- Shares of Prometheus Biosciences nearly tripled Wednesday morning, raising the market value of the San Diego-based drugmaker by roughly $2.5 billion. The reason: its most advanced experimental medicine scored positive results in a pair of studies testing it as a treatment for two kinds of inflammatory bowel disease.
- One of those studies focused on moderate-to-severe ulcerative colitis, and found a significantly greater percentage of patients who took Prometheus’ drug, called PRA023, achieved the main goal of “clinical remission” compared to those on a placebo. The other study enrolled patients with hard-to-treat Crohn’s disease. It found treatment with PRA023 led to a higher “endoscopic response” rate than what’s been seen historically with placebo groups in this setting.
- With those results in hand, Prometheus intends to meet with regulars and, afterward, push its drug into pivotal testing.
If the pivotal tests generate positive results, Prometheus could have a chance at becoming the first company with an approved therapy targeting TL1A, a protein that helps regulate inflammation and fibrosis.
Yet, other drugmakers are hoping to take that title for themselves. Pfizer and Roivant Sciences, for example, just last week established a new company meant to develop and commercialize an anti-TL1A medicine now known as RVT-3101. That medicine has already advanced into mid-stage testing as a treatment for moderate-to-severe ulcerative colitis.
An experimental drug from Teva Pharmaceutical is also being evaluated for Crohn’s disease and ulcerative colitis in a study that’s aiming to enroll 280 participants.
To analysts, the results Prometheus released Wednesday set a high bar. Dennis Ding, who covers Roivant for Jefferies, wrote in a note to clients that data are “very strong” and better than what Wall Street had expected. And Thomas Smith from SVB Securities wrote that PRA023 showed “potentially best-in-class efficacy” in ulcerative colitis alongside “remarkably clean” safety and tolerability.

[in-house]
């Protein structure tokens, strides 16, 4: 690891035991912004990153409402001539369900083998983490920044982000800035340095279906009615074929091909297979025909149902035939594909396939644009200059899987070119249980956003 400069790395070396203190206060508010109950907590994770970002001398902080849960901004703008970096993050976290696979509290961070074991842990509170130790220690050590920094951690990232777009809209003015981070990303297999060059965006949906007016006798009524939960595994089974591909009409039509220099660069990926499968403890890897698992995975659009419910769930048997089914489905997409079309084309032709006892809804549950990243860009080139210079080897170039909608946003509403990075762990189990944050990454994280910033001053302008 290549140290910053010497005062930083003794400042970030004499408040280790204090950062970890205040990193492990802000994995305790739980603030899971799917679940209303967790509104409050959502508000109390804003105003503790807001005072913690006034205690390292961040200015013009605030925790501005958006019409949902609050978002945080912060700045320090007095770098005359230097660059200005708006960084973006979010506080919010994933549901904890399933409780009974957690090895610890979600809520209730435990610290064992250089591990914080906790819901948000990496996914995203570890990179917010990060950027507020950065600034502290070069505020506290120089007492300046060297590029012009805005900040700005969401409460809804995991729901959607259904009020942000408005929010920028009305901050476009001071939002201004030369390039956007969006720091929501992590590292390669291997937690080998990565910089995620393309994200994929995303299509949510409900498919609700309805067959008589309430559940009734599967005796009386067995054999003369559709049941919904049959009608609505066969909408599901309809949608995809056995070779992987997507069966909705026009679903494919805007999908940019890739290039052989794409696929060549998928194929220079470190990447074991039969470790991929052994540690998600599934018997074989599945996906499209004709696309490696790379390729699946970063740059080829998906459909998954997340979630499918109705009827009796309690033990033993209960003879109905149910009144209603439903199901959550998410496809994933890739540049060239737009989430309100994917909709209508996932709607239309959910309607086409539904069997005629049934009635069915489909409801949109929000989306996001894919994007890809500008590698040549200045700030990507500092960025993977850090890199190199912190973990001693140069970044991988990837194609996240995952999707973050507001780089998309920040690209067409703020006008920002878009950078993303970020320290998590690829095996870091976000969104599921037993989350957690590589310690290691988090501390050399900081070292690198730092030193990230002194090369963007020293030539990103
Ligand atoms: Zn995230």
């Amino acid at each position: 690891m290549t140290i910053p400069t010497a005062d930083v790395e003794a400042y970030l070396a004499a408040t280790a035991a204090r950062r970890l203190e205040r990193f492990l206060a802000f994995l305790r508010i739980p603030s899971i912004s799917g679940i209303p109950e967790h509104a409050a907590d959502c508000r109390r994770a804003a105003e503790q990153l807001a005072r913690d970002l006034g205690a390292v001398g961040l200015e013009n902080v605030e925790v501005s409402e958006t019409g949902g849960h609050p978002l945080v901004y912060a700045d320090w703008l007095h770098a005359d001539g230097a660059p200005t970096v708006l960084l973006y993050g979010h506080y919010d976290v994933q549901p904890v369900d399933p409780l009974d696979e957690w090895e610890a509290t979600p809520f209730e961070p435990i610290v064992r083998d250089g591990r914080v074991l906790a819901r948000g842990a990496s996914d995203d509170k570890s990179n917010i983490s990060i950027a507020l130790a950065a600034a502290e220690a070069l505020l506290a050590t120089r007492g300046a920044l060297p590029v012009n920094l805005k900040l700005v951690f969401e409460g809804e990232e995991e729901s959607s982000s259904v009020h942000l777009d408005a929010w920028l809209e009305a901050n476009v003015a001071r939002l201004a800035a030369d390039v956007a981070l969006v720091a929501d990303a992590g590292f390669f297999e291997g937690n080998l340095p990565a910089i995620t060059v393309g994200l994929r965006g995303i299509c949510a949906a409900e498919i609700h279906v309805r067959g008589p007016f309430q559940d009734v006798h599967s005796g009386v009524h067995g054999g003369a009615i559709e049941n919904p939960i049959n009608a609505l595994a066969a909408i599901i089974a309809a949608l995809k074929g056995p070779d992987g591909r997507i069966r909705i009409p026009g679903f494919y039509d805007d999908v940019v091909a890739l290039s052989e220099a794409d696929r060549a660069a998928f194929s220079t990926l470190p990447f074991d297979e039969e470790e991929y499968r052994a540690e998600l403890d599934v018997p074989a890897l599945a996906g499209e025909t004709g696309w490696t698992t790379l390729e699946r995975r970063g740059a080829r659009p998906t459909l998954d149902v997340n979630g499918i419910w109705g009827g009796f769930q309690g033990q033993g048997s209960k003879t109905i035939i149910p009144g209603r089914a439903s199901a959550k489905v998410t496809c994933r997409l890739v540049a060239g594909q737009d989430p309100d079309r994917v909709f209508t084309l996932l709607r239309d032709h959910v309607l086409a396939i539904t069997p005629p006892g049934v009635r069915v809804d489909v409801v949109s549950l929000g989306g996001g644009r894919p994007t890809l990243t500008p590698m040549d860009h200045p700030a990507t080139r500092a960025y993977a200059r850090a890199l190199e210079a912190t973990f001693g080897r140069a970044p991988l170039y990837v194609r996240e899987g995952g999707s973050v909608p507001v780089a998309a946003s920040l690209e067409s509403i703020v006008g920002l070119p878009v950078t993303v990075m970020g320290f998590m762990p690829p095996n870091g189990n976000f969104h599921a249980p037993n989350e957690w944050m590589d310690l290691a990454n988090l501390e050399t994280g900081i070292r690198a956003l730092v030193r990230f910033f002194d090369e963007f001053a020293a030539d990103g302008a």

Prometheus reported that, in the ulcerative colitis study, 26.5% of patients given its drug achieved clinical remission, versus 1.5% of the placebo arm. The drug also performed significantly better than placebo on all secondary goals. To participate in the study, patients had to have already failed conventional or advanced therapy.
The Crohn’s disease trial, too, enrolled patients with hard-to-treat disease that wasn’t adequately treated through conventional or biologic therapy. The trial didn’t have a placebo arm but rather compared results to historical placebo rates of 12% for endoscopic response and 16% for clinical remission. Prometheus said the rates for patients treated with its drug were 26% and 49%, respectively.
Chris Howerton, a Jefferies analyst who covers Prometheus, wrote that Pfizer has been left “in the rearview mirror” following the latest results for PRA023, which Howerton called a “game-changer” for irritable bowel disease.
Ding, though, highlighted how, when not adjusting for the placebo, the clinical remission rate in Prometheus’ ulcerative colitis trial is close to the approximately 24% seen in a Phase 2a study of Pfizer’s drug from a few years ago.
Pfizer leadership previously said it will have data from another, larger trial of RVT-3101 by the end of the year.
With that study, expectations “are now much higher ... and the data needs to be stellar to be in the same ballpark,” Ding wrote.
Promethus shares were trading at near $100 apiece mid-Wednesday morning, up 177% from the prior day’s closing price.